Thais have a strong tendency to use the Internet for commercial purposes. They are also increasingly interested in creating online content.
In Thailand, a recent government survey of Internet user behaviours unveiled a few insights about Thai digital lifestyles.
Millennials top daily Internet usage with 8 hours and 55 minutes, overtaking Gen Z who clock 8 hours and 24 minutes on average and who topped last year’s internet usage charts. Gen X spends 5 hours and 52 minutes online, and Baby Boomers—3 hours and 21 minutes.
Overall, Thais use the Internet on average for 7 hours and 4 minutes per day. The heaviest users reside in Bangkok where people spend as much as 10 hours and 5 minutes per day.
The most popular online activity was found to be making medical appointments and getting medical consultations—performed by 86% of respondents. This can be explained as the result of the pandemic during which people started to book tests, vaccinations, and telemedicine consultations to avoid the risk of being infected at clinics and hospitals.
Other common things that Thais spend time on are messaging (66%), watching movies and other videos/ listening to music (42%), watching live commerce, a.k.a. ‘livestream shopping’ or ‘shoppertainment’ (34%), making financial transactions (31%), reading (30%), e-mailing (27%), shopping—non-live—(25%), working and at online meetings (21%), and gaming (19%).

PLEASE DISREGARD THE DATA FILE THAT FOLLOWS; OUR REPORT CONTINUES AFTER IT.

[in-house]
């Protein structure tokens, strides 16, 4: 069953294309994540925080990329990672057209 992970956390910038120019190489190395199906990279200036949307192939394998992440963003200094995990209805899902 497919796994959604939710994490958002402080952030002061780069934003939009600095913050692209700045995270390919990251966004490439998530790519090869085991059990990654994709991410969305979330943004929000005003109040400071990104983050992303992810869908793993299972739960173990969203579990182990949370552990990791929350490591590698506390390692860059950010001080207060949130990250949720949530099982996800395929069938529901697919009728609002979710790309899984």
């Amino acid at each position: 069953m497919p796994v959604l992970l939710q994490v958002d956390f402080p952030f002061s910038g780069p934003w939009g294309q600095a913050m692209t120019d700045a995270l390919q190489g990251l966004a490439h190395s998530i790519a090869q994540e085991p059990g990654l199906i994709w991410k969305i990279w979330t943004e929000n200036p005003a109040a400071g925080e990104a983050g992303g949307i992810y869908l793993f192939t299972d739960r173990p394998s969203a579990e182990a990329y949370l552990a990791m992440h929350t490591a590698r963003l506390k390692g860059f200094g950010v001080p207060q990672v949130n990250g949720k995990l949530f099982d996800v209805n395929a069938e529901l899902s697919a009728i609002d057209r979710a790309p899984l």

The interesting finding is that live commerce is more popular than regular e-commerce. Apparel and cosmetics—in this order—are the most shopped product categories by millennials and Gen Z. Gen X buys mostly apparel, followed by consumer products. Boomers prefer consumer goods and dried food.
The motivations for shopping online are better prices (63%), product range (59%), user-friendliness (46%), big sale events like 11.11, 12.12, etc. (44%), and cheap or free delivery (34%). Consumers mostly shop on marketplaces—such as Shopee, Lazada, Kaidee—and Facebook. Less popular channels are retailers’ websites and social networking platforms like LINE, Instagram, and Twitter.
When it comes to professions, civil servants/state employees use the Internet the most out of all occupations. They were followed consecutively by students, freelancers, business owners/self-employed, and, lastly, private sector workers.
The survey also found that millennials and Gen Zers are increasingly becoming online content creators. The categories most frequently chosen by them are primarily videos, writing, and live broadcasting, with fewer opting for game streaming and podcasts.
The survey results indicate a strong tendency in Thailand to use the Internet for commercial purposes, with a growing interest in earning one’s livelihood through this channel—be it as a freelancer, content creator or live commerce streamer. This shows a trend for Thais to continue generating income digitally in the future.